Editing Confessions

On Tuesday, I approached the subject of editing too much.  One of you admitted to former over-editing, another to under-editing.  Still another is friends with writers who edit overboard.

I think every writer has editing tendencies we don't speak much about.  We talk about editing, sure, but not the little things.  We dare not breathe a word about our quirks, hatreds or dirty little shames.  So... let's go!


I sometimes don't edit poems I write... at all!  It's rare, very, but some poems come out whole.  Even a prizewinning one.

The more I dislike a piece, or myself, the more I edit my current works into the ground. If a published piece is back on my desk, I'll rip it to shreds in my disdain and utter contempt for the drivel I spew.

I edit my fiction meticulously.  While a rare poem makes its way to me gorgeous, stories never do.  I edit even the smallest pieces repeatedly.

Once an editor starts making suggestions, my first instinct is to cave and change everything he/she wants me to.  Not so they publish me, but because they know better than me.  Of course, I do stand up for my writing if it's something that would destroy it. But not before my brief idiocy.

I neither love nor hate editing, it depends on the project.

I often edit poems as I write them so the true originals almost never exist.  And I don't keep consecutive drafts, either.  What's done is done!

My first edits are almost all done by hand, not computer.
Okay, those are some of my editing confessions.  What are yours?


  1. On the rare occasions when I write poetry I go for the spontaneous effect. What comes out for the most part is as it should be I think--as long as we have relatively good grammar and all. I might correct spelling if need be, or punctuation, but when I'm composing poetry I usually do so with meticulous intent sot that what ends up on the paper would almost be sacrilegious to mess with.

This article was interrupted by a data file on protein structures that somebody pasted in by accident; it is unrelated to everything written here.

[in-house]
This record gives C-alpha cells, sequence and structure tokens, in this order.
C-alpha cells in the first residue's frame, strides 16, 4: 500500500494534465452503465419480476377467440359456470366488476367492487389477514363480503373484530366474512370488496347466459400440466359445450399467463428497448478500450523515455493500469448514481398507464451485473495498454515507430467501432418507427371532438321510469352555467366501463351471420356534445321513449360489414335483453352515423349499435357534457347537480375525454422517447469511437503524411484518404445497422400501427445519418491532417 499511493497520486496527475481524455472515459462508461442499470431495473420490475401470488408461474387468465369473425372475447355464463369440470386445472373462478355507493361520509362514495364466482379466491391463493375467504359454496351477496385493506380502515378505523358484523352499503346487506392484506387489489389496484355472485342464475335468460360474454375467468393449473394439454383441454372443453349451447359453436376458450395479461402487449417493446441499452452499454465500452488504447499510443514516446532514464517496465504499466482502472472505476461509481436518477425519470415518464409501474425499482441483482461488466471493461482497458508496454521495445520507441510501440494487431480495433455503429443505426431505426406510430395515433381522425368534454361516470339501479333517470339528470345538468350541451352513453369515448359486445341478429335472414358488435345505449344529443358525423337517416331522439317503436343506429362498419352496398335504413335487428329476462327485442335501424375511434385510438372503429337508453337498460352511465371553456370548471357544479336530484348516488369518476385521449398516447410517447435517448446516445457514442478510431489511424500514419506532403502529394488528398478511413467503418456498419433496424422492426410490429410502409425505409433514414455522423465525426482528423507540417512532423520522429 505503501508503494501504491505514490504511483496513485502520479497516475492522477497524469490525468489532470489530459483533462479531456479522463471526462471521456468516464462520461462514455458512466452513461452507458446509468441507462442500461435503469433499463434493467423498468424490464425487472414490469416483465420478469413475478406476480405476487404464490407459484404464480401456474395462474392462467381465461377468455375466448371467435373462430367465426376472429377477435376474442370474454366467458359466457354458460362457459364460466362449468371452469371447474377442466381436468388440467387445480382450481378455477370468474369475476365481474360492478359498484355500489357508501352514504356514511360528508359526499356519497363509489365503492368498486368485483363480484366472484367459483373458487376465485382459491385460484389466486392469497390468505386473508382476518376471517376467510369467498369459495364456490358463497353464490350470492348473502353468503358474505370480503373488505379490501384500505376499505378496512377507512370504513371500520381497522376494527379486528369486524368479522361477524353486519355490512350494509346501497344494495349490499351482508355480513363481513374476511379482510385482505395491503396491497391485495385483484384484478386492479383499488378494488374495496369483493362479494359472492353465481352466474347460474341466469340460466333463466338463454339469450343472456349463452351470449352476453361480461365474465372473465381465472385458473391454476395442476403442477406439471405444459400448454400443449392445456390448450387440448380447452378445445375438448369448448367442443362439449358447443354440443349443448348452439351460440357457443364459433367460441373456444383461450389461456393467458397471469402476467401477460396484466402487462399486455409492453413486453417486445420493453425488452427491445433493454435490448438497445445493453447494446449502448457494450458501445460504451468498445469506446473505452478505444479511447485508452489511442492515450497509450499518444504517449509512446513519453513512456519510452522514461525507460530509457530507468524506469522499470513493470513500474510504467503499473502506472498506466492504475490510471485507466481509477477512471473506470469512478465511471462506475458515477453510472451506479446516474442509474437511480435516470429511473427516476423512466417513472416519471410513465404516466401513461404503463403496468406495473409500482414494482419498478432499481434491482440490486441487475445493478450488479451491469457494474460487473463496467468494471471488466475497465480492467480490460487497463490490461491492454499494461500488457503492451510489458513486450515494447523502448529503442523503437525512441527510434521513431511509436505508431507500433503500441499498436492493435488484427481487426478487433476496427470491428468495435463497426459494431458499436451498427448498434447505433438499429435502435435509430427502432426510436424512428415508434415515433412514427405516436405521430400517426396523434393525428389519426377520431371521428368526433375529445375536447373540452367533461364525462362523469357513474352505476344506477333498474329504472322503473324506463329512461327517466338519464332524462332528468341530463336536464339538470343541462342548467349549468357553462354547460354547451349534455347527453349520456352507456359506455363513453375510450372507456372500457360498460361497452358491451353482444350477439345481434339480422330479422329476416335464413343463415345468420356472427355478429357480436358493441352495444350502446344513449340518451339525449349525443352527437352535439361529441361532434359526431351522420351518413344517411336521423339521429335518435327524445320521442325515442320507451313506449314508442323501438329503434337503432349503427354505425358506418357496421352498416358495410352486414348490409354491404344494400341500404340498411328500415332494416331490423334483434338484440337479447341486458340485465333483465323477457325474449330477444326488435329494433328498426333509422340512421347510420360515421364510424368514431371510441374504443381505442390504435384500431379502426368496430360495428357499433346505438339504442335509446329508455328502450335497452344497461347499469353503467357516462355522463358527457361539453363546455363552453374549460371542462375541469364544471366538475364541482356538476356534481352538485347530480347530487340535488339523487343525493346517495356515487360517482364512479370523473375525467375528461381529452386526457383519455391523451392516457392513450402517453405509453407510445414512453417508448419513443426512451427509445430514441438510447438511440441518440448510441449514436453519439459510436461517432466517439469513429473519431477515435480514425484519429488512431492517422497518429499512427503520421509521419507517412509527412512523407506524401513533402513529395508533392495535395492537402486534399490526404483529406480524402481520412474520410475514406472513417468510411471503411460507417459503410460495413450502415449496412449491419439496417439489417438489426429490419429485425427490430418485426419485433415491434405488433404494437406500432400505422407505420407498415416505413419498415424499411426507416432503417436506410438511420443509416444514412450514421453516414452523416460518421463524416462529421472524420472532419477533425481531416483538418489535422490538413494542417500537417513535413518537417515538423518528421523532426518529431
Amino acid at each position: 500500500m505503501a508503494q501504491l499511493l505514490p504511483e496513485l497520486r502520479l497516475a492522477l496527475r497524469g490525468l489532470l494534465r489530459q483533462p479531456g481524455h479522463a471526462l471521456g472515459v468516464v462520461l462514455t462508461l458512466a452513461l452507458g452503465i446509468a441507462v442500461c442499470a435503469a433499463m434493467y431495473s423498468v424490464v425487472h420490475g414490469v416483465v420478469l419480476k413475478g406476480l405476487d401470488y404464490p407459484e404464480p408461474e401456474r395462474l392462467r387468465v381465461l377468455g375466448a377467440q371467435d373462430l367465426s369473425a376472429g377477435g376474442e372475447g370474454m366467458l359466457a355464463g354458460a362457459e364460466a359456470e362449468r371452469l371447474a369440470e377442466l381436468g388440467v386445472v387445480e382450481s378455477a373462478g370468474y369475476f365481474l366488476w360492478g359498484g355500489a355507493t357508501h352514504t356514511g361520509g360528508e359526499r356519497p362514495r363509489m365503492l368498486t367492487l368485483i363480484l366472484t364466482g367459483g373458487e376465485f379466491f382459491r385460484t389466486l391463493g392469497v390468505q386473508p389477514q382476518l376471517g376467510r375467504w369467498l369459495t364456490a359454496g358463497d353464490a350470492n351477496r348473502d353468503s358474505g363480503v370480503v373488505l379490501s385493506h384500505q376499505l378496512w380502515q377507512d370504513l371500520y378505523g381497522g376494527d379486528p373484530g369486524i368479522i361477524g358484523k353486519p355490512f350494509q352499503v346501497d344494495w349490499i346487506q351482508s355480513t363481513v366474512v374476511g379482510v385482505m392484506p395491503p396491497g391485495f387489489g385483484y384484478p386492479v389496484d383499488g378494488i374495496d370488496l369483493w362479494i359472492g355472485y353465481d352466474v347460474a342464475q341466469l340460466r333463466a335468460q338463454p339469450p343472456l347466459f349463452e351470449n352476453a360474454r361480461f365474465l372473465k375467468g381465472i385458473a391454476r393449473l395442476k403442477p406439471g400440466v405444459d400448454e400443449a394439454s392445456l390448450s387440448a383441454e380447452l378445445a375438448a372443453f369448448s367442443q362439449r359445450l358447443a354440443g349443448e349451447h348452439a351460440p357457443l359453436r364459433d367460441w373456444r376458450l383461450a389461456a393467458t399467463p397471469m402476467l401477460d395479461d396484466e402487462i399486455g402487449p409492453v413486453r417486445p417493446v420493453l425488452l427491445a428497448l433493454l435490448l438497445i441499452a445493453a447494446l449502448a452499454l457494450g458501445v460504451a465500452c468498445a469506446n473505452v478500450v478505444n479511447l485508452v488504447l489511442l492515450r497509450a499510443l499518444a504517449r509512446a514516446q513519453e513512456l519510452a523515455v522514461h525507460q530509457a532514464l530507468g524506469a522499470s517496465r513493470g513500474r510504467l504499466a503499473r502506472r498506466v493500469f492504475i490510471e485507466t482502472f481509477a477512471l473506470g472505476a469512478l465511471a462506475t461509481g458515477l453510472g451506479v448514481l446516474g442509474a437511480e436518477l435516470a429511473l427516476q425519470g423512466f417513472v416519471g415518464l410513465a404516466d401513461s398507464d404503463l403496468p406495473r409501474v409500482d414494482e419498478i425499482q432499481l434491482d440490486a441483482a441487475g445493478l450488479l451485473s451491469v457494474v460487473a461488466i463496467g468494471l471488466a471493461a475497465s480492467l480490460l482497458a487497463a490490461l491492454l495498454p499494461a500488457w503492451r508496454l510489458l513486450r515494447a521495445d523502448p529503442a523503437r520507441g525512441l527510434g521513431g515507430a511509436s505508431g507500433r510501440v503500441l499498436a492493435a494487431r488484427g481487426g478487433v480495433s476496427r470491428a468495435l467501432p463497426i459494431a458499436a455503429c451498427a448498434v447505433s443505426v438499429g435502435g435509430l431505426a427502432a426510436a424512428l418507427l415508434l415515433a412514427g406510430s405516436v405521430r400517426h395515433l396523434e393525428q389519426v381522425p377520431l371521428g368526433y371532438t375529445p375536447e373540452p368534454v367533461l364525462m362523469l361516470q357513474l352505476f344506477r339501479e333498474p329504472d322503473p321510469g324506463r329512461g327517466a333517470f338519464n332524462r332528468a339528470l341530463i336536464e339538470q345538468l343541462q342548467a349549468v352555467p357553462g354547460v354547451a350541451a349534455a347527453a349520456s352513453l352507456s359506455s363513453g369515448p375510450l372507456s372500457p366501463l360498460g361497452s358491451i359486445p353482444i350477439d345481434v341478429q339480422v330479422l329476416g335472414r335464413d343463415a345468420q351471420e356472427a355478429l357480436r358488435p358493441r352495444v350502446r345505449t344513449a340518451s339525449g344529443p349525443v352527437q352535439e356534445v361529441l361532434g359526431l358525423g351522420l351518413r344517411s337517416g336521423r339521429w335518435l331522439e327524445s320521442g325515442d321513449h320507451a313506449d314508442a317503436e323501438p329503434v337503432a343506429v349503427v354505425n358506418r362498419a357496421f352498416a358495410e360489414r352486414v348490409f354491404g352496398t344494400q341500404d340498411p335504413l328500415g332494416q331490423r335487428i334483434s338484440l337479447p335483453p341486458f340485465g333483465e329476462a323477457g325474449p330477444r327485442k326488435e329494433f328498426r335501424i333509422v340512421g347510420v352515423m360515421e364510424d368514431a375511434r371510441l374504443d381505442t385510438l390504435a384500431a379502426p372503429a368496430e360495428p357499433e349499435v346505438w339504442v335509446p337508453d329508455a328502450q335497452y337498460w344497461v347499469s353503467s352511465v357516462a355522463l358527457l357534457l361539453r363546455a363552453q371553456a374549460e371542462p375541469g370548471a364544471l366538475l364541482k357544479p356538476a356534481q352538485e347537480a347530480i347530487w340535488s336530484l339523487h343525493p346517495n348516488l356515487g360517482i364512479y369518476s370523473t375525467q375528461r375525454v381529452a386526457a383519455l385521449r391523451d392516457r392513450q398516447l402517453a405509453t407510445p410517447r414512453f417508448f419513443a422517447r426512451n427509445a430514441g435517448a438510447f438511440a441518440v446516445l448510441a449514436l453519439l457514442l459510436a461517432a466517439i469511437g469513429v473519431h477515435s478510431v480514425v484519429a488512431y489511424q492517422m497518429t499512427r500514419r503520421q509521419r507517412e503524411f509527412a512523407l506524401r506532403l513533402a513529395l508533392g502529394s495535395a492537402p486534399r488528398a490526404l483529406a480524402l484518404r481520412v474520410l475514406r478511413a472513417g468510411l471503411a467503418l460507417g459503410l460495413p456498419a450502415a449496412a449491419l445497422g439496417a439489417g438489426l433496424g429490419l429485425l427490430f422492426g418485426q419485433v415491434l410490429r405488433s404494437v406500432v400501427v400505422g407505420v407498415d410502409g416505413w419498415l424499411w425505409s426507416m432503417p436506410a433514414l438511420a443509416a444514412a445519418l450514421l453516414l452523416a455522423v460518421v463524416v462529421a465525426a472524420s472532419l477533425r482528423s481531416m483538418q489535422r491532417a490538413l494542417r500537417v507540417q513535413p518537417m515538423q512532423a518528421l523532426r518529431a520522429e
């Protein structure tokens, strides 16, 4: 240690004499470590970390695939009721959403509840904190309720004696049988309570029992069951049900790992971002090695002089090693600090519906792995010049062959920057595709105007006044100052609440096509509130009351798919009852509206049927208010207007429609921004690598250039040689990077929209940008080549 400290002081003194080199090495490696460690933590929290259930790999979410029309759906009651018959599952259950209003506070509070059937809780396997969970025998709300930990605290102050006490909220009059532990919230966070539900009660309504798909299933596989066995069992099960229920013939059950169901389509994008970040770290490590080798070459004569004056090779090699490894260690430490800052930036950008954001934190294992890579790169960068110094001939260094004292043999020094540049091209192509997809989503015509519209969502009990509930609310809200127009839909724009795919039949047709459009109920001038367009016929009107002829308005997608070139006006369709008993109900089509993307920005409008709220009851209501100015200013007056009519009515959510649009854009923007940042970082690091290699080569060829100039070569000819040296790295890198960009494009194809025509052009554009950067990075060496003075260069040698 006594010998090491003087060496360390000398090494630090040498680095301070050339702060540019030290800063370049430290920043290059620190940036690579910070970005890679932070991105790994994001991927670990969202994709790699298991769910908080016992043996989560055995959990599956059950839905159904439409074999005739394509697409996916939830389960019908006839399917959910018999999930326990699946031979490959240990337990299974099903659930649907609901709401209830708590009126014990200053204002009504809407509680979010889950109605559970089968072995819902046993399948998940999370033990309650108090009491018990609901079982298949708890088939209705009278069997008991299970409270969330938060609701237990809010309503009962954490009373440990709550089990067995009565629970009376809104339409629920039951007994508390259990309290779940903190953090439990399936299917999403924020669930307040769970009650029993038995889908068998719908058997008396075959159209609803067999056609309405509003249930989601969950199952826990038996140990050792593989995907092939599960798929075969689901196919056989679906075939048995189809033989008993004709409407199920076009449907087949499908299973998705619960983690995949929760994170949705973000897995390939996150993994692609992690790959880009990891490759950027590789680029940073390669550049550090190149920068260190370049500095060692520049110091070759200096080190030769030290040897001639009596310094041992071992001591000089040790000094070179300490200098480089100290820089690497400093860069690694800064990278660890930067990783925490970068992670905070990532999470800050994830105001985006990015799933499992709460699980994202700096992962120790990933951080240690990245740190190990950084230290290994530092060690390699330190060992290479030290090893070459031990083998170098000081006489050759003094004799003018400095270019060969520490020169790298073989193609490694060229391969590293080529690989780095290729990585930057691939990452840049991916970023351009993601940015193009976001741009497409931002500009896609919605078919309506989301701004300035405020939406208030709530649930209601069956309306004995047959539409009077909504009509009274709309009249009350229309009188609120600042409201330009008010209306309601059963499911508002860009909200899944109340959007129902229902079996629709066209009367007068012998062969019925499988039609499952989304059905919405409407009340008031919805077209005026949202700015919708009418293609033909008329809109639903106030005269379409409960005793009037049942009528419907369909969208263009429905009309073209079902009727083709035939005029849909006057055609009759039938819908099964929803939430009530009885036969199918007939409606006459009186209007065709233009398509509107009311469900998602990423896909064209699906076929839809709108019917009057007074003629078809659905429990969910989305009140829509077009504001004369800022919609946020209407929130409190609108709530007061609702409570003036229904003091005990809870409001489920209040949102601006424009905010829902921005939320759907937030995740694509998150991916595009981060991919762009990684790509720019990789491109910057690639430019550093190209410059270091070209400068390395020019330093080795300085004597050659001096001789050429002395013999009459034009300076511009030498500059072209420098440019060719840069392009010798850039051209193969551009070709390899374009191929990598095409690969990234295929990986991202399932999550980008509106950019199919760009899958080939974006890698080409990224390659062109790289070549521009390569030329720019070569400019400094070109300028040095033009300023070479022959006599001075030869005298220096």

In fact I write my prose in much the same way. I edit as I go--typically--and go back to make only minor adjustments of omitted words and such.

    Arlee Bird
    A to Z Challenge Co-host
    A Faraway View

    1. A lot of people would condemn you for that. Nowadays, it's all about editing until your eyes water.
      And trust me, if you write a book and go through a traditional publishing house, they'll have major reconstruction for you to do. It almost never fails.

  2. I do not consider myself a writer! But I am learning to lose words I overuse. I am terrible with punctuation.

    1. We all have pet words, even the most talented among us.

      I'm not great with punctuation, either and I write in extreme passive voice which is a huge no-no.

  3. I edit in small sections--one chapter at a time. That's about all I can take of the pain of it!

    1. It's a great way to go about it, actually.
      I think I'd go bonkers attempting to write a novel, much less get one "publication-ready".